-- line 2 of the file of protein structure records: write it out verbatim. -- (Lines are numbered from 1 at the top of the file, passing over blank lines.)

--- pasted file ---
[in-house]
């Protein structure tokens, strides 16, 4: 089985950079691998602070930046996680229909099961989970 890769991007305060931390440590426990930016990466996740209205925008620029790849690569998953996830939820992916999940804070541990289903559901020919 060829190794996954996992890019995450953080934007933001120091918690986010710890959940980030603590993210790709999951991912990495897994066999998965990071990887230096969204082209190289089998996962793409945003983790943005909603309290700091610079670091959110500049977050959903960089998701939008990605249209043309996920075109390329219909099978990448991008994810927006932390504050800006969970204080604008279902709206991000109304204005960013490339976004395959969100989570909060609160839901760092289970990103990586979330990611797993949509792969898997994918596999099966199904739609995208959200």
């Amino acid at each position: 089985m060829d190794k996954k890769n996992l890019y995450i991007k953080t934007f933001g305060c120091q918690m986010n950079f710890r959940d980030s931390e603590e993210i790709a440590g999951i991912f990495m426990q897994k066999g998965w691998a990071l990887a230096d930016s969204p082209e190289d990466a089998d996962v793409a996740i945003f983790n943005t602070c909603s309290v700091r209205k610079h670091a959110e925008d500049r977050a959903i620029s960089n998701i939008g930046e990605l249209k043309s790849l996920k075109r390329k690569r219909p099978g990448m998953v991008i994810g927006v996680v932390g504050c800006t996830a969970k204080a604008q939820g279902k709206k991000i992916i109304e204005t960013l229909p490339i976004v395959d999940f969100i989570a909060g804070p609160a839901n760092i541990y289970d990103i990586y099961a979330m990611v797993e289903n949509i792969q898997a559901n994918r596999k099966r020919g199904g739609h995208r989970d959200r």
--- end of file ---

């Protein structure tokens, strides 16, 4: 089985950079691998602070930046996680229909099961989970 890769991007305060931390440590426990930016990466996740209205925008620029790849690569998953996830939820992916999940804070541990289903559901020919 060829190794996954996992890019995450953080934007933001120091918690986010710890959940980030603590993210790709999951991912990495897994066999998965990071990887230096969204082209190289089998996962793409945003983790943005909603309290700091610079670091959110500049977050959903960089998701939008990605249209043309996920075109390329219909099978990448991008994810927006932390504050800006969970204080604008279902709206991000109304204005960013490339976004395959969100989570909060609160839901760092289970990103990586979330990611797993949509792969898997994918596999099966199904739609995208959200």